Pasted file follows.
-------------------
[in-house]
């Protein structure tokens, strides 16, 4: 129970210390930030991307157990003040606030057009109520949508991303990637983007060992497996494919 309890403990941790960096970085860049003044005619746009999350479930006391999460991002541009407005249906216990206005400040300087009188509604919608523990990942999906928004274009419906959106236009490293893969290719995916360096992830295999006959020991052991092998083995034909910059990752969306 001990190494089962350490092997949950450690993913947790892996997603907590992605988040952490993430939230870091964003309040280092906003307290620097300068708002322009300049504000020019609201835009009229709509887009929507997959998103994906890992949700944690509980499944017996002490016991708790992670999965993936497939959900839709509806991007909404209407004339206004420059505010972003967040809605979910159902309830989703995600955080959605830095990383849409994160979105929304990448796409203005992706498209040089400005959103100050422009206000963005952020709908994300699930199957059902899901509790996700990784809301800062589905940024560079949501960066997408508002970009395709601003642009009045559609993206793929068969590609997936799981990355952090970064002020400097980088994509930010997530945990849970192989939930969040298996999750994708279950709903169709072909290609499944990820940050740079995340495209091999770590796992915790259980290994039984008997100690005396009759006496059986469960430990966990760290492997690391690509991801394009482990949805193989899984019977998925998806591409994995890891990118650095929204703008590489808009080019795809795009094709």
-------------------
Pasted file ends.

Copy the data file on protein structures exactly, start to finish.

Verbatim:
[in-house]
């Protein structure tokens, strides 16, 4: 129970210390930030991307157990003040606030057009109520949508991303990637983007060992497996494919 309890403990941790960096970085860049003044005619746009999350479930006391999460991002541009407005249906216990206005400040300087009188509604919608523990990942999906928004274009419906959106236009490293893969290719995916360096992830295999006959020991052991092998083995034909910059990752969306 001990190494089962350490092997949950450690993913947790892996997603907590992605988040952490993430939230870091964003309040280092906003307290620097300068708002322009300049504000020019609201835009009229709509887009929507997959998103994906890992949700944690509980499944017996002490016991708790992670999965993936497939959900839709509806991007909404209407004339206004420059505010972003967040809605979910159902309830989703995600955080959605830095990383849409994160979105929304990448796409203005992706498209040089400005959103100050422009206000963005952020709908994300699930199957059902899901509790996700990784809301800062589905940024560079949501960066997408508002970009395709601003642009009045559609993206793929068969590609997936799981990355952090970064002020400097980088994509930010997530945990849970192989939930969040298996999750994708279950709903169709072909290609499944990820940050740079995340495209091999770590796992915790259980290994039984008997100690005396009759006496059986469960430990966990760290492997690391690509991801394009482990949805193989899984019977998925998806591409994995890891990118650095929204703008590489808009080019795809795009094709």